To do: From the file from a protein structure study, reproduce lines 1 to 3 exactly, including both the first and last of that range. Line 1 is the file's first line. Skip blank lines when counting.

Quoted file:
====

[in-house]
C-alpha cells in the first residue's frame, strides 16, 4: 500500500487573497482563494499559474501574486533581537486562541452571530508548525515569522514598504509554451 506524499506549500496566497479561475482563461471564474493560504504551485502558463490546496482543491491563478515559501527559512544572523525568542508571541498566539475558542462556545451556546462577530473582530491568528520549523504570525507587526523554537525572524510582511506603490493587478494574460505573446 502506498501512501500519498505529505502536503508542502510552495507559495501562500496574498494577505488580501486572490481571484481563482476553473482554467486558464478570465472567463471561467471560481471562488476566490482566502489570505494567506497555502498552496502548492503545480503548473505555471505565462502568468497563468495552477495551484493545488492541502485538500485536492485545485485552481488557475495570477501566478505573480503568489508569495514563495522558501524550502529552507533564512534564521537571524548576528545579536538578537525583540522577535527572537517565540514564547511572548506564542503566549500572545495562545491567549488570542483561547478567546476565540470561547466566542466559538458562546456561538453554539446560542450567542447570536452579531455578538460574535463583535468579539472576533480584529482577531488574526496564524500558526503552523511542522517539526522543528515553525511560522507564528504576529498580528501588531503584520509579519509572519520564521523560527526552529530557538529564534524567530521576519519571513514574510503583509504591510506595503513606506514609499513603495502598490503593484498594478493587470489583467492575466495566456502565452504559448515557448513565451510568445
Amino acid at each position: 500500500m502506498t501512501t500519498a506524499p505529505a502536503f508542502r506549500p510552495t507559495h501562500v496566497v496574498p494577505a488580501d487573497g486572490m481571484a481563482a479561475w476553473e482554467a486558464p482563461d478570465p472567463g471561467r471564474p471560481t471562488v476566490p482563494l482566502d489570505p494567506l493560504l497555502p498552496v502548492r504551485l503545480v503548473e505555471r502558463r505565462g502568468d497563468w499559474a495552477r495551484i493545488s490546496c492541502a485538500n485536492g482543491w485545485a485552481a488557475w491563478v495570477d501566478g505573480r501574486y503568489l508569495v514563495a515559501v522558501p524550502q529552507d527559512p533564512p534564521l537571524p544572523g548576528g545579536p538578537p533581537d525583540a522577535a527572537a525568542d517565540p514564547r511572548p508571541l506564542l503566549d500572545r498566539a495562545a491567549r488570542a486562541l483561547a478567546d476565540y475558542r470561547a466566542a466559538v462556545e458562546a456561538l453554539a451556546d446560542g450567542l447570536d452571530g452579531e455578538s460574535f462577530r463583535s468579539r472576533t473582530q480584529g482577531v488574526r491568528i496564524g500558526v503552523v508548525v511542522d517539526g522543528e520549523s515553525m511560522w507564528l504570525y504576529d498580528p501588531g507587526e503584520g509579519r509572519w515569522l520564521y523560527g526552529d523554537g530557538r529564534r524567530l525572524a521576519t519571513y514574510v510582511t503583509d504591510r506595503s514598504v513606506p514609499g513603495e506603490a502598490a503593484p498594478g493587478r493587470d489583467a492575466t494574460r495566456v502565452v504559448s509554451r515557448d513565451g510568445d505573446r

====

[in-house]
C-alpha cells in the first residue's frame, strides 16, 4: 500500500487573497482563494499559474501574486533581537486562541452571530508548525515569522514598504509554451 506524499506549500496566497479561475482563461471564474493560504504551485502558463490546496482543491491563478515559501527559512544572523525568542508571541498566539475558542462556545451556546462577530473582530491568528520549523504570525507587526523554537525572524510582511506603490493587478494574460505573446 502506498501512501500519498505529505502536503508542502510552495507559495501562500496574498494577505488580501486572490481571484481563482476553473482554467486558464478570465472567463471561467471560481471562488476566490482566502489570505494567506497555502498552496502548492503545480503548473505555471505565462502568468497563468495552477495551484493545488492541502485538500485536492485545485485552481488557475495570477501566478505573480503568489508569495514563495522558501524550502529552507533564512534564521537571524548576528545579536538578537525583540522577535527572537517565540514564547511572548506564542503566549500572545495562545491567549488570542483561547478567546476565540470561547466566542466559538458562546456561538453554539446560542450567542447570536452579531455578538460574535463583535468579539472576533480584529482577531488574526496564524500558526503552523511542522517539526522543528515553525511560522507564528504576529498580528501588531503584520509579519509572519520564521523560527526552529530557538529564534524567530521576519519571513514574510503583509504591510506595503513606506514609499513603495502598490503593484498594478493587470489583467492575466495566456502565452504559448515557448513565451510568445
Amino acid at each position: 500500500m502506498t501512501t500519498a506524499p505529505a502536503f508542502r506549500p510552495t507559495h501562500v496566497v496574498p494577505a488580501d487573497g486572490m481571484a481563482a479561475w476553473e482554467a486558464p482563461d478570465p472567463g471561467r471564474p471560481t471562488v476566490p482563494l482566502d489570505p494567506l493560504l497555502p498552496v502548492r504551485l503545480v503548473e505555471r502558463r505565462g502568468d497563468w499559474a495552477r495551484i493545488s490546496c492541502a485538500n485536492g482543491w485545485a485552481a488557475w491563478v495570477d501566478g505573480r501574486y503568489l508569495v514563495a515559501v522558501p524550502q529552507d527559512p533564512p534564521l537571524p544572523g548576528g545579536p538578537p533581537d525583540a522577535a527572537a525568542d517565540p514564547r511572548p508571541l506564542l503566549d500572545r498566539a495562545a491567549r488570542a486562541l483561547a478567546d476565540y475558542r470561547a466566542a466559538v462556545e458562546a456561538l453554539a451556546d446560542g450567542l447570536d452571530g452579531e455578538s460574535f462577530r463583535s468579539r472576533t473582530q480584529g482577531v488574526r491568528i496564524g500558526v503552523v508548525v511542522d517539526g522543528e520549523s515553525m511560522w507564528l504570525y504576529d498580528p501588531g507587526e503584520g509579519r509572519w515569522l520564521y523560527g526552529d523554537g530557538r529564534r524567530l525572524a521576519t519571513y514574510v510582511t503583509d504591510r506595503s514598504v513606506p514609499g513603495e506603490a502598490a503593484p498594478g493587478r493587470d489583467a492575466t494574460r495566456v502565452v504559448s509554451r515557448d513565451g510568445d505573446r